My daughter has been talking to me about how difficult it is to have Type 1 Diabetes. Last night, as I sat and listened to her speak through sobs and tears, it struck me that even though we are 40 weeks down this road, there is so much burden that she carries on her own and there is still so much I need to learn.
It is difficult being 14. It is even more difficult being 14 and having T1D. There are moments when she feels alone, there are moments that she feels no one understands and there are moments when she feels exhausted by it all.
She cannot leave the house on a whim like other children can, she cannot jump tirelessly on a trampoline like other children can and she cannot eat whatever she wants, whenever she wants for as long as she wants, like other children can.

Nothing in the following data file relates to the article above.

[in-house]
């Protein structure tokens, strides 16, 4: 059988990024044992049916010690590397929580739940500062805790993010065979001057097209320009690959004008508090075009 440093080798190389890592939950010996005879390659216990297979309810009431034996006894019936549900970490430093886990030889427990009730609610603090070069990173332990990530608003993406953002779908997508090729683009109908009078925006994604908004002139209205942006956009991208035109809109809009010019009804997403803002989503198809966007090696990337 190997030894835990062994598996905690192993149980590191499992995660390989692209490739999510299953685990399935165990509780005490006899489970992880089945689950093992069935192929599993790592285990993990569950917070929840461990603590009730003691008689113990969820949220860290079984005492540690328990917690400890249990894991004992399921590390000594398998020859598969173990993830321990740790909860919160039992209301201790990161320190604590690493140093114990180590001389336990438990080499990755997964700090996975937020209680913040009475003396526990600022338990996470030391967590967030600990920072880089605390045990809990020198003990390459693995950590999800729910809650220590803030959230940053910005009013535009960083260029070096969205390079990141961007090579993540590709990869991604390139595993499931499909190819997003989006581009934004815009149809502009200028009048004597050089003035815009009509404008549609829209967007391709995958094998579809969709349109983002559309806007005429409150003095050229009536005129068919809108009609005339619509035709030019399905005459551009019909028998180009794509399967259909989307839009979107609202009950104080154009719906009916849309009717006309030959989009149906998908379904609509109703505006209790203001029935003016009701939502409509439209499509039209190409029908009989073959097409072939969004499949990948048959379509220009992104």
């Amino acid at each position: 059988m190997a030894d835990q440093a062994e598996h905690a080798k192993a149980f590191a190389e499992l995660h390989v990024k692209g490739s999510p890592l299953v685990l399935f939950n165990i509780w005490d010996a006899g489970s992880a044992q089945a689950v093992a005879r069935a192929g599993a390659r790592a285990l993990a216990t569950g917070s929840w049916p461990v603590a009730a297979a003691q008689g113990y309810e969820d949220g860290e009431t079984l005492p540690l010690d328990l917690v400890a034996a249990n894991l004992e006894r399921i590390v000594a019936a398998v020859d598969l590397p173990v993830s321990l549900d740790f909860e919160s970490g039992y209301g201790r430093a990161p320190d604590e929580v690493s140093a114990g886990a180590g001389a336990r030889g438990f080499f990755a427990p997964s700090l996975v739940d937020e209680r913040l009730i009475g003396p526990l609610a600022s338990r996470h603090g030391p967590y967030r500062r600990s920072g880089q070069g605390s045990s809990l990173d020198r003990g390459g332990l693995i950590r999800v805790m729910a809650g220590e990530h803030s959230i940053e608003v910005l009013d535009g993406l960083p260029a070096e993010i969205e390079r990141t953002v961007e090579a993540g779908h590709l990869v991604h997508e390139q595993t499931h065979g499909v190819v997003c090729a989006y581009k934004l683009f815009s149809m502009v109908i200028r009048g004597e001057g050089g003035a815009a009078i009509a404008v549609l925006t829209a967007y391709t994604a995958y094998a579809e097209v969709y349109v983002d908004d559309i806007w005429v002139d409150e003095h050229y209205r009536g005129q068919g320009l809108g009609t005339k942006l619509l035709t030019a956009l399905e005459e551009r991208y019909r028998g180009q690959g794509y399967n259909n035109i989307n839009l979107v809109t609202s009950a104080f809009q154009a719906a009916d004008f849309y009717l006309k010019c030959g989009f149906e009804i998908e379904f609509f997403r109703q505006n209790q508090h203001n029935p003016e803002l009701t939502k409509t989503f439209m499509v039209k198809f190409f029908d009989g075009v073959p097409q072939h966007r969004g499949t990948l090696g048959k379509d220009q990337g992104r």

At times, she has to stop playing and check her levels. During class, she has to check her levels. Before sport, she has to check her levels. It seems to her, that the number and direction they are moving in, determine her next move. She feels as though she is different.
All of this is true. Hearing her say these things and having this conversation was difficult. It was important to hear her perspective on the journey.
In responding, I told her she is different. She is utterly and beautifully unique.
I let her know that since the T1D diagnosis, she has shown her courage and her determination. I told her that having T1D will allow her to grow as a person, to be stronger and to appreciate all life has to offer. It won’t stop her from achieving her best and in fact, it will help to propel her forward. She just needs to believe this as much as I do.
Having this conversation gave me the chance to tell her, that in those moments when it all becomes too exhausting and too much to bear, let me know and I will help to carry this invisible weight.